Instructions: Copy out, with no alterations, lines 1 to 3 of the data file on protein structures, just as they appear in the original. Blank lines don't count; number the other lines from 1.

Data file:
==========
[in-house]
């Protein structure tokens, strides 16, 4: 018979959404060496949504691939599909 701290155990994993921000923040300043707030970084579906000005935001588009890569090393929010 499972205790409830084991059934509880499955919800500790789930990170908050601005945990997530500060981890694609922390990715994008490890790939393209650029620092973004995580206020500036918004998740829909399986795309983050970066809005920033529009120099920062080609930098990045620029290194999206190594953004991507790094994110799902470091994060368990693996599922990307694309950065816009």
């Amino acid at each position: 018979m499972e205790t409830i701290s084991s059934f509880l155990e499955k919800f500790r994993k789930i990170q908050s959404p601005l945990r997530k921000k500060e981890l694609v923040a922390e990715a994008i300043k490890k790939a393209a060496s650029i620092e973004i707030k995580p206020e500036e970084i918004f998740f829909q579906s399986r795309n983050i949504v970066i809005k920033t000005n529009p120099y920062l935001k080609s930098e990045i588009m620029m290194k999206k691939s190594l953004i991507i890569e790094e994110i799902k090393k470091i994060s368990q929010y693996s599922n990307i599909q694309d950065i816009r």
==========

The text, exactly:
[in-house]
């Protein structure tokens, strides 16, 4: 018979959404060496949504691939599909 701290155990994993921000923040300043707030970084579906000005935001588009890569090393929010 499972205790409830084991059934509880499955919800500790789930990170908050601005945990997530500060981890694609922390990715994008490890790939393209650029620092973004995580206020500036918004998740829909399986795309983050970066809005920033529009120099920062080609930098990045620029290194999206190594953004991507790094994110799902470091994060368990693996599922990307694309950065816009």
């Amino acid at each position: 018979m499972e205790t409830i701290s084991s059934f509880l155990e499955k919800f500790r994993k789930i990170q908050s959404p601005l945990r997530k921000k500060e981890l694609v923040a922390e990715a994008i300043k490890k790939a393209a060496s650029i620092e973004i707030k995580p206020e500036e970084i918004f998740f829909q579906s399986r795309n983050i949504v970066i809005k920033t000005n529009p120099y920062l935001k080609s930098e990045i588009m620029m290194k999206k691939s190594l953004i991507i890569e790094e994110i799902k090393k470091i994060s368990q929010y693996s599922n990307i599909q694309d950065i816009r």